After rising to prominence in the ’70s and bringing Texas boogie blues to the Top 40 in the ’80s, ZZ Top entered the ’90s in a rather unusual position: as members of the rock establishment, with $35 million in the bank thanks to a rich new deal with RCA Records.
The band’s new contract, which wooed them away from longtime label home Warner Bros. and promised five new albums, came at an odd time for rock ‘n’ roll, with newer bands such as Nirvana and Pearl Jam crowding veteran acts off MTV and the radio dial. They’d been on the scene a good deal longer than most of the artists suffering diminished sales in the wake of the grunge revolution, but ZZ Top had also taken full advantage of ’80s production techniques, blending synths and drum machines into their sound for the top-selling albums Eliminator (1983), Afterburner (1985) and Recycler (1990).
Given the way trends had shifted, it came as no surprise that the band scrubbed off some of that polish for their 11th studio album, Antenna, released on Jan. 18, 1994. The 11-cut set still incorporated its share of electronic rhythms and sound effects, but it was their most back-to-basics record since 1981’s El Loco – something that guitarist and singer Billy Gibbons admitted was a calculated decision.
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In a 1994 interview with Mojo, Gibbons described the band’s Antenna sound as “a stripped-down version of former approaches. This go-round, we consciously drew the line and very carefully tiptoed past it when and only when it felt right.”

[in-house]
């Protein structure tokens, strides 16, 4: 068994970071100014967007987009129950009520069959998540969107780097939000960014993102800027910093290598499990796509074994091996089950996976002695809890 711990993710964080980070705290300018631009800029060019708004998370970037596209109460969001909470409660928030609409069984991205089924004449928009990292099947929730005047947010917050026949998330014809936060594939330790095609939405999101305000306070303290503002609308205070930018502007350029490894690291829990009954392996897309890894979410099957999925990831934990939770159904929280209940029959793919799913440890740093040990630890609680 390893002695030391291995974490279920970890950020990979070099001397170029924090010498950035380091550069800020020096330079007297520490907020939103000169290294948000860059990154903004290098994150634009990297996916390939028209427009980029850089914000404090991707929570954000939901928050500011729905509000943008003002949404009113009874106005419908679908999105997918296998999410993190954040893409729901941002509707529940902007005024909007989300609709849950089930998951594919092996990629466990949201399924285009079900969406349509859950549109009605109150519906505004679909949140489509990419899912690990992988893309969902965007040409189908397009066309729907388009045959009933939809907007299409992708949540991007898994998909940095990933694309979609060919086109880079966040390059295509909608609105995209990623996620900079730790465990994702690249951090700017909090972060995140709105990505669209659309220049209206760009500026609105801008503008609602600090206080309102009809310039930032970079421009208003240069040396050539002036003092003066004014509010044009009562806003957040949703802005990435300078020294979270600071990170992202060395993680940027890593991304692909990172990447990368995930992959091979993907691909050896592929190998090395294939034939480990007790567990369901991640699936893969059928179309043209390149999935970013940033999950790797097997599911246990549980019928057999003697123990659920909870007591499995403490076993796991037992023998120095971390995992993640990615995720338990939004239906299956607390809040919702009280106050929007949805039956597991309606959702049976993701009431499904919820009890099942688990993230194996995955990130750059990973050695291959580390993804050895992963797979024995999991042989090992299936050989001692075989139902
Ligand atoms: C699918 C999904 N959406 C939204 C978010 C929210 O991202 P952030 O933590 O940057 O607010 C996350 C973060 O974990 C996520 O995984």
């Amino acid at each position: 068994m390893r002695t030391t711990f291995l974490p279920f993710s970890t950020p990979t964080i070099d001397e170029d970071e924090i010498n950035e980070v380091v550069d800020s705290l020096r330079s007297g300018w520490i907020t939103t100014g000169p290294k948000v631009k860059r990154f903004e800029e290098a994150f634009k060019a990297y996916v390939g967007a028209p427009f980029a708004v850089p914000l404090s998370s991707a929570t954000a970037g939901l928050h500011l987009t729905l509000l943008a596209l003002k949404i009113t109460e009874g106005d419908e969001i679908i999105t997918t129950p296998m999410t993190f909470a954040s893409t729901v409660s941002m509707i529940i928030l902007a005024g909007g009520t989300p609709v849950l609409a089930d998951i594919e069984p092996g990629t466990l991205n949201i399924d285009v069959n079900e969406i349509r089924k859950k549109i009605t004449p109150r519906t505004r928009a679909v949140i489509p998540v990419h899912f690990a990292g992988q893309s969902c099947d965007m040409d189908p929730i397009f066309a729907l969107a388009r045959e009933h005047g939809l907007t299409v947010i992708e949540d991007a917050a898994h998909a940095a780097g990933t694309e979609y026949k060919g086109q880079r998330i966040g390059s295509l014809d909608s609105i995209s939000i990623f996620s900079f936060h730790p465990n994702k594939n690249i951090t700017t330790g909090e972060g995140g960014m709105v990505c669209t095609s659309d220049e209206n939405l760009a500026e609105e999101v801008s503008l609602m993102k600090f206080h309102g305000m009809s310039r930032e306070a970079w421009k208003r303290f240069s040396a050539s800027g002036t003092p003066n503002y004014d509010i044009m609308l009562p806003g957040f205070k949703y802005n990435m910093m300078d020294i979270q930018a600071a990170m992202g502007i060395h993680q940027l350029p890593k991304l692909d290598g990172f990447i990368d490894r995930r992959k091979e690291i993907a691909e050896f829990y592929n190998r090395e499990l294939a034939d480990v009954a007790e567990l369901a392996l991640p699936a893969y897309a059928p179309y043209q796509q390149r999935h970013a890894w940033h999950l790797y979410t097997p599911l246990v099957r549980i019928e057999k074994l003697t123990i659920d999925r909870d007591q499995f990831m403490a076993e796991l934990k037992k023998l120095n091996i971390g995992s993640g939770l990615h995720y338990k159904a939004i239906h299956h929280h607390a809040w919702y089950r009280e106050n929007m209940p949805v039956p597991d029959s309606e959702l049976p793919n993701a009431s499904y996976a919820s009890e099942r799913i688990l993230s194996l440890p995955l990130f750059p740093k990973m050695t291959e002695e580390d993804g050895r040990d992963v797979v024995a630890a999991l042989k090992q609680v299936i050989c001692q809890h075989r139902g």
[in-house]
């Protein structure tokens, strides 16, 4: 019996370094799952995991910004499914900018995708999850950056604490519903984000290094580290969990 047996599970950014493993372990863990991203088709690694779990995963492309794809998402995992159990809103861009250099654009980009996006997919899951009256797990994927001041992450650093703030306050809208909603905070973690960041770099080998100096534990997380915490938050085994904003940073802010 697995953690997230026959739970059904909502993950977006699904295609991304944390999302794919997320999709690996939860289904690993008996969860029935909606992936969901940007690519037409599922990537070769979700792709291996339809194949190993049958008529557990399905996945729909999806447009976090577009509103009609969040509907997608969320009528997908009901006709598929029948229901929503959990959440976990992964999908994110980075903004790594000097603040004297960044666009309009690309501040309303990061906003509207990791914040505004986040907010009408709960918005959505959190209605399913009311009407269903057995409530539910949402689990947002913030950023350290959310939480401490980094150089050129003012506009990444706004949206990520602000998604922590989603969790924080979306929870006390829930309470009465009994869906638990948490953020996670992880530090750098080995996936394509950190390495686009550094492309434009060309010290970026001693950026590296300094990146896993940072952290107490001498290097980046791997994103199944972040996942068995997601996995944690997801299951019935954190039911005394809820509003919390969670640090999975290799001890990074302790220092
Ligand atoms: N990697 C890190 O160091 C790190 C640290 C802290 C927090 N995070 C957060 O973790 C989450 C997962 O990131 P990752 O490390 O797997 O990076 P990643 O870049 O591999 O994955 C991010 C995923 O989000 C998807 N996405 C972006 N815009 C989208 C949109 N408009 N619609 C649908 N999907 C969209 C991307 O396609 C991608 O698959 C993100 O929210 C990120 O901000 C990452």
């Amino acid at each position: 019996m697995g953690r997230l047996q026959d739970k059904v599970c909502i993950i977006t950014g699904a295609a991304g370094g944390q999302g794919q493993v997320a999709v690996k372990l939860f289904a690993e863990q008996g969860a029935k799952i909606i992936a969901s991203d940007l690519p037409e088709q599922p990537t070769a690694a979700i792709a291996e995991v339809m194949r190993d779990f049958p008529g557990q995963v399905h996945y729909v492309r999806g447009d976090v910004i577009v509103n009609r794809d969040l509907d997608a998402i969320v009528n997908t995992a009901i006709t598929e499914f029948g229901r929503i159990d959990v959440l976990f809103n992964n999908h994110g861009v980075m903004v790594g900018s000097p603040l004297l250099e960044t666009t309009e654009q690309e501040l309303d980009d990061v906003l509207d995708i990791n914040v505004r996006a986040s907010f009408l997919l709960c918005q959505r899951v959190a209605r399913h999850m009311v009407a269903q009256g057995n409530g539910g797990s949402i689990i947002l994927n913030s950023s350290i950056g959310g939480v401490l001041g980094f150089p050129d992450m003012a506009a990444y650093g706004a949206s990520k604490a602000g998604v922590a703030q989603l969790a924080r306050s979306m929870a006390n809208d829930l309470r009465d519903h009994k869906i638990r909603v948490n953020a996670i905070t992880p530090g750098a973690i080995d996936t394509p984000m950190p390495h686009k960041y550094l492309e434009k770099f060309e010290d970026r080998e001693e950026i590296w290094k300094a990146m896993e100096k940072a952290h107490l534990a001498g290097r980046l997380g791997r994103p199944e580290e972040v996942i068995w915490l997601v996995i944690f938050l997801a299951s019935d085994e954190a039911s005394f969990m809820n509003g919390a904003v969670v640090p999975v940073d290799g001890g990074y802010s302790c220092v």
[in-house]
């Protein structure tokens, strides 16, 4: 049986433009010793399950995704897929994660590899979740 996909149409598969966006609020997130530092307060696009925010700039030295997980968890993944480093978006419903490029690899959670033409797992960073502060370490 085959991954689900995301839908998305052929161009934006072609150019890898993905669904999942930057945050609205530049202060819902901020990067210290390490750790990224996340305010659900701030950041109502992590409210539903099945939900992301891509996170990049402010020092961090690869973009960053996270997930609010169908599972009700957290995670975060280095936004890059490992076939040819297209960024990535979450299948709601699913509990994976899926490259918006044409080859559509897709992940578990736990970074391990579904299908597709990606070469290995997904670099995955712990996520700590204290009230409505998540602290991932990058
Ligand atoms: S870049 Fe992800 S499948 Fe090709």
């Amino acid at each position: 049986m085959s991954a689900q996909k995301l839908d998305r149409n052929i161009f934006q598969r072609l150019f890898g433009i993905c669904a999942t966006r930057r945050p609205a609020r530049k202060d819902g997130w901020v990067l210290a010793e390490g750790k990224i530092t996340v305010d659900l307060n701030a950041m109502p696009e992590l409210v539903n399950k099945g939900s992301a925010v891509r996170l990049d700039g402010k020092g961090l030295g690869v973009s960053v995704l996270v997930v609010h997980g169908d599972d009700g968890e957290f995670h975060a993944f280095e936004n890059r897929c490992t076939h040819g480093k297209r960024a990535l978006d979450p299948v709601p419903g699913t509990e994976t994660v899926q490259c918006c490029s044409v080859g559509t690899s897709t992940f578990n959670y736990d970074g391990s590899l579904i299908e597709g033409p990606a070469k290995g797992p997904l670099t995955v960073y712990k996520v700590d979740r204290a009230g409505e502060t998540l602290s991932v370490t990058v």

He added that “there’s still a world of swirl that we had down there,” describing the hugely successful “cyber-blues” sound the band adopted in the ’80s. But ZZ Top saw themselves as “interpreters of an art form, which is where we continue to choose to be in the light of the fact that some of the originators are still not only with us but actively making it go. As interpreters, it does open up a whole new world of experiment, and there’s more to be had on that cyber-blues side of things.”
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ZZ Top “wrote the songs as a three-piece band as opposed to a four-piece band with a synthesizer like we’d written ‘Legs’ and songs like that,” bassist Dusty Hill told Kerrang! in 1995. Early in the sessions, they struck upon “Cover Your Rig,” and “after we did that we saw the direction to take. … It was not the speediest album we’ve made.”
The four-year layoff Hill alluded to didn’t seem to have much of an impact on record sales. Bands of ZZ Top’s vintage seemed to be losing commercial clout, but Antenna peaked at a respectable No. 14 on the Billboard charts, moving a million units and spinning off four rock hits (“Breakaway,” “Fuzzbox Voodoo,” “Girl in a T-Shirt” and the No. 1 “Pincushion”) along the way.
As popular as Antenna may have been on rock radio, it faced a conspicuously uphill battle at the Top 40 stations where singles like “Legs” and “Rough Boy” had been so popular just a few years before. Rather than a continuation of the band’s wild crossover success, the album foreshadowed a period in which ZZ Top would remain relatively active in the studio, releasing two more LPs (1996’s Rhythmeen and 1999’s XXX) before the decade was out, but one which also saw their commercial profile dimming considerably (XXX peaked at a dismal No. 100).
Whether or not RCA made back that $35 million investment, they gave fans their money’s worth with Antenna, continuing the unlikely story of three grizzly dudes (and three nasty chords) who managed to keep wringing platinum out of the blues long after the mainstream seemed to have given the music up for dead.
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